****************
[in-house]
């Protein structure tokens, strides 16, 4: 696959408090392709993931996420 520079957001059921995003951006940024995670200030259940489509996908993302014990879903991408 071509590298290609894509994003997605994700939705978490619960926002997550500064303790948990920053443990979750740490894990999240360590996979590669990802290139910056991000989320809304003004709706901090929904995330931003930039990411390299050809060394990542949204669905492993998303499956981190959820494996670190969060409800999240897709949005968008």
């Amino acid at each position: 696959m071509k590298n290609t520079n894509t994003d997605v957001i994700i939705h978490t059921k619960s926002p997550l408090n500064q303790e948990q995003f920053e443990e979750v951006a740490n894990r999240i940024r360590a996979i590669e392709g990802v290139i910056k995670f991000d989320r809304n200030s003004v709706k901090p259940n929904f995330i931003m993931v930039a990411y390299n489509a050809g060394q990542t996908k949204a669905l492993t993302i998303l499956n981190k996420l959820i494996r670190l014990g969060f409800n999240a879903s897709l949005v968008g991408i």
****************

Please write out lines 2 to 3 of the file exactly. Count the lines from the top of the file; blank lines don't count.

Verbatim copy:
């Protein structure tokens, strides 16, 4: 696959408090392709993931996420 520079957001059921995003951006940024995670200030259940489509996908993302014990879903991408 071509590298290609894509994003997605994700939705978490619960926002997550500064303790948990920053443990979750740490894990999240360590996979590669990802290139910056991000989320809304003004709706901090929904995330931003930039990411390299050809060394990542949204669905492993998303499956981190959820494996670190969060409800999240897709949005968008």
């Amino acid at each position: 696959m071509k590298n290609t520079n894509t994003d997605v957001i994700i939705h978490t059921k619960s926002p997550l408090n500064q303790e948990q995003f920053e443990e979750v951006a740490n894990r999240i940024r360590a996979i590669e392709g990802v290139i910056k995670f991000d989320r809304n200030s003004v709706k901090p259940n929904f995330i931003m993931v930039a990411y390299n489509a050809g060394q990542t996908k949204a669905l492993t993302i998303l499956n981190k996420l959820i494996r670190l014990g969060f409800n999240a879903s897709l949005v968008g991408i």